Look at my original post. It doesn’t ask “What could make you happier than a free doughnut?” It asks “What could make you happier than talking like a pirate?” I would be willing to bet the grouches who complained about that didn’t even try talking like a pirate! Before you knock it, try it. It’s really happy-making. And hysterical. And if you happen to eat doughnuts and you get a free doughnut for doing it — even better!
I am taking this class because I am a truly happy person, and I make it my goal to share and spread happiness, kindness, joy, fun freebies, funny videos, and whatever else I can to make the world less ugly every day, and I struggle to understand those people who feel the need to bring dark clouds with them wherever they go. Hopefully, the class will shed some light on why certain people have a need to make their unhappiness known, and what the rest of us can do to help them reduce or find better outlets for their negativity.
If free doughnuts and coffee aren’t for you, then maybe that was a post that didn’t need your comment. Not every one does. But if you feel compelled to write something, next time try: “There are a lot of things that would make me happier than talking like a pirate or getting free coffee and doughnuts, but I’m happy for the people who will enjoy this offer. Thanks for sharing it.”
That’s how you stay happy, spread happiness, and make the world a happier place with you in it. Arrrgh!
p.s. If you want to make sure not to miss any more free doughnut announcements and other happy news, sign up for the Speak Happiness newsletter now. It comes with two free Happiness workbooks and tons more happiness delivered straight to your inbox twice a month.
Recently, I had to ask a friend for help. This person is in a position to help me, with very little sacrifice, and yet, he said, “No.” He had a long explanation, which I understood and it was reasonable, but still, it had taken a lot for me to ask and this was a setback I wasn’t expecting.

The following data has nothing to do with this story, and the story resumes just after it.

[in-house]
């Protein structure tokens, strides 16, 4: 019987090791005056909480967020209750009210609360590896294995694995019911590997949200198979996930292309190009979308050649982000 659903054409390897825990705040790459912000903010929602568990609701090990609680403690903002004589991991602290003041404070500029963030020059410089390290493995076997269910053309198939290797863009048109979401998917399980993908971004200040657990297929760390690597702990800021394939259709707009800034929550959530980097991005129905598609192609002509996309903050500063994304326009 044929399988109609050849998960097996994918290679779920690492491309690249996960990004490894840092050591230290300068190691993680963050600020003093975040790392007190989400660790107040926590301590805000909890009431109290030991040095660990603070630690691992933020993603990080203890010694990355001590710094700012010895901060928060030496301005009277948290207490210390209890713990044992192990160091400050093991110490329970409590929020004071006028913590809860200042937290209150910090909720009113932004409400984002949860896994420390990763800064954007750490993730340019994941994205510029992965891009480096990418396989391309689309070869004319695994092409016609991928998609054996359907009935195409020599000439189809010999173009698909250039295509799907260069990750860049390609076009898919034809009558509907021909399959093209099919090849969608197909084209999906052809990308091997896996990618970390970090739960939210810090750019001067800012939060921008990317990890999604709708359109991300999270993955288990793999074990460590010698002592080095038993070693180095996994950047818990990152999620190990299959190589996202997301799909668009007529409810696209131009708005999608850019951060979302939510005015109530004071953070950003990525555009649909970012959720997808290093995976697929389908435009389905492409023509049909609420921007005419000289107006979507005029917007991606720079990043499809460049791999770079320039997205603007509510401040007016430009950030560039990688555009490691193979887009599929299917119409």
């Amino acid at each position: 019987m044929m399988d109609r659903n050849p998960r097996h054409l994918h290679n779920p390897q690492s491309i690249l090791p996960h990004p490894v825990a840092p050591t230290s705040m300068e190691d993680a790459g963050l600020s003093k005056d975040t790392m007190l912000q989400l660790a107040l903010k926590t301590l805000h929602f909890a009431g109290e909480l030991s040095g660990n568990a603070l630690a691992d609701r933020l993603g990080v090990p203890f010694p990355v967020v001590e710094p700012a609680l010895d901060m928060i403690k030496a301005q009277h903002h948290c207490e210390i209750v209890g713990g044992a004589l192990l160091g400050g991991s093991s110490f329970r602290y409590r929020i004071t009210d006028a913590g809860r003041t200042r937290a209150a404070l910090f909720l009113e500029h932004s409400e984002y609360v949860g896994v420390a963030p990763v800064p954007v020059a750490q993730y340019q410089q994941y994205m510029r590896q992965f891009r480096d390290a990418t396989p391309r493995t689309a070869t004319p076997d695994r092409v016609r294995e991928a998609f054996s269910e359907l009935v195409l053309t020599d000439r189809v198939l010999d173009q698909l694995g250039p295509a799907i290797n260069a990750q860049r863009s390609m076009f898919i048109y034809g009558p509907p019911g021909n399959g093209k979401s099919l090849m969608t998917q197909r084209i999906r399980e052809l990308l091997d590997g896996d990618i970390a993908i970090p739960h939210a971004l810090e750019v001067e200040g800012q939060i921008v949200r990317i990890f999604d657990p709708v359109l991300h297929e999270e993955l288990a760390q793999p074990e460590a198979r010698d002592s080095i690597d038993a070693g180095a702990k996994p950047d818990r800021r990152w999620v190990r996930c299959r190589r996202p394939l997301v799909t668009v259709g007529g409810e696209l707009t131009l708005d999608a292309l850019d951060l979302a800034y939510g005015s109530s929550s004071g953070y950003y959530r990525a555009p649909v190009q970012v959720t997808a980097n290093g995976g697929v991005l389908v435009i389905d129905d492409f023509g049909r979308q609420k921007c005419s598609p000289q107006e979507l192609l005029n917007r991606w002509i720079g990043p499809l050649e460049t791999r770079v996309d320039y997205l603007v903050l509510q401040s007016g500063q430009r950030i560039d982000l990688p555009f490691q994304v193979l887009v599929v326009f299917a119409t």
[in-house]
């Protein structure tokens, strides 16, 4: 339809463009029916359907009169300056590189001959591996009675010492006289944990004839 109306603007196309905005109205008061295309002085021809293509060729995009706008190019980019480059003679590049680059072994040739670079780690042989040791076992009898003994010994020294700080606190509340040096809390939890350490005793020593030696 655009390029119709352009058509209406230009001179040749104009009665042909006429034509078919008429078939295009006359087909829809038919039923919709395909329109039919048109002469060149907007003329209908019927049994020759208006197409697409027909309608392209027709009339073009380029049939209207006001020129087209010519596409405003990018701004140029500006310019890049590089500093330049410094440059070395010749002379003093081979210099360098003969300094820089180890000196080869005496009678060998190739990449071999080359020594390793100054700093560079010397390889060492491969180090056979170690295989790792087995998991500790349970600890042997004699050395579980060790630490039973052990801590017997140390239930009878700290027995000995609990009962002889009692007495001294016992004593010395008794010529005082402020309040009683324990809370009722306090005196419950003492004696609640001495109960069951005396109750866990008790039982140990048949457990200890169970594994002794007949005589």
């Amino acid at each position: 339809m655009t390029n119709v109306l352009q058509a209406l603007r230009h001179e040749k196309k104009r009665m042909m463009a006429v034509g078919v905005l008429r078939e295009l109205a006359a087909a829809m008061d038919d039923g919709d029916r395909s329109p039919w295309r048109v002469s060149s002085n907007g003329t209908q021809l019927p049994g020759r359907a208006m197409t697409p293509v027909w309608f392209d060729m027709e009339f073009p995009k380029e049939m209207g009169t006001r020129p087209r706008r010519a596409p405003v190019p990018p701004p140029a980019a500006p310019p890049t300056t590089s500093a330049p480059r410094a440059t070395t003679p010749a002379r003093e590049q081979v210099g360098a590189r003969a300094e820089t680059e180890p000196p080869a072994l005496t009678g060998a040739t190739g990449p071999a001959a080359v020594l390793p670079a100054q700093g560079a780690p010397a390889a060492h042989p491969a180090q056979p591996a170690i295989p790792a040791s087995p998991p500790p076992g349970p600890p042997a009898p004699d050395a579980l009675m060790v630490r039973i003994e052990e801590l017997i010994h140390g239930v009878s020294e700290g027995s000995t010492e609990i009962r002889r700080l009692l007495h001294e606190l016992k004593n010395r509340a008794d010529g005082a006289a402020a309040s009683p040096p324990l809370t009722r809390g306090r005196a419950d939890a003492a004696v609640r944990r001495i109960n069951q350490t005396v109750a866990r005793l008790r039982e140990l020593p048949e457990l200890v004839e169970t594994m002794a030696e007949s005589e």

I was in a situation partly of my own making, but largely as a result of someone else’s behavior, and this is the first time in a very long friendship that I had reached out in this way, after many years and many occasions of me being there for him. Yes, this is a person who is asked for favors often, but not by me, and (as he fully understood) — not lightly.
I needed help and I was turned down. But that was okay. That was within the realm of expectation. No one has any obligation to do a good deed for anyone else, and we all live by our own sets of rules. You might find mine inspiring or appalling; there’s no right and wrong, just different world views.
Here’s where everything went sideways.
After the request and refusal, my friend started sending me emails with advice about other ways I could fix my situation. The tone and content of these ranged from patronizing to patently insulting.
Imagine you are plagued with thirst and a person holding a pitcher of iced tea refuses to give you any, then starts sending you emails suggesting that you try to find a source of water, complete with a Google Earth image of all the water in your area. As if that had never occurred to you. As if you hadn’t exhausted that and every other possibility before asking for the tea.
I was at a loss as to how to respond. I let the emails fester in my inbox, as I tried to figure out what to say, letting them piss me off every time I opened my computer. Feeling my body tense up and my mind lose its grip on happiness for a moment. Then it hit me.
No reply was needed. Those emails weren’t about me, they were about him, and his need to feel he was helping me after not doing so in the one way I needed.
So I hit DELETE.
DELETE. DELETE. DELETE. Buh-bye offensive email.
Honestly, it felt great. Then, I told my brain to forget all about them. I didn’t need to forgive him, because honestly, he didn’t do anything to hurt me. In his very tone-deaf way, he was trying to help. Also, who knows if he was so put-off by my request that he was trying to decide whether or not to forgive me. It’s difficult to gauge anybody’s sensibilities in situations like these, and as I said, there is no right and wrong, just different playbooks.
Yesterday was my birthday. He sent me a text with good wishes, and I replied, “Thanks.” I decided to put all of this in the past and let our friendship proceed as if the whole incident didn’t happen. That’s what will leave me with the most happiness.
If writing about it helps even one other person, then maybe everything happened exactly as it was supposed to.
And that makes me happy!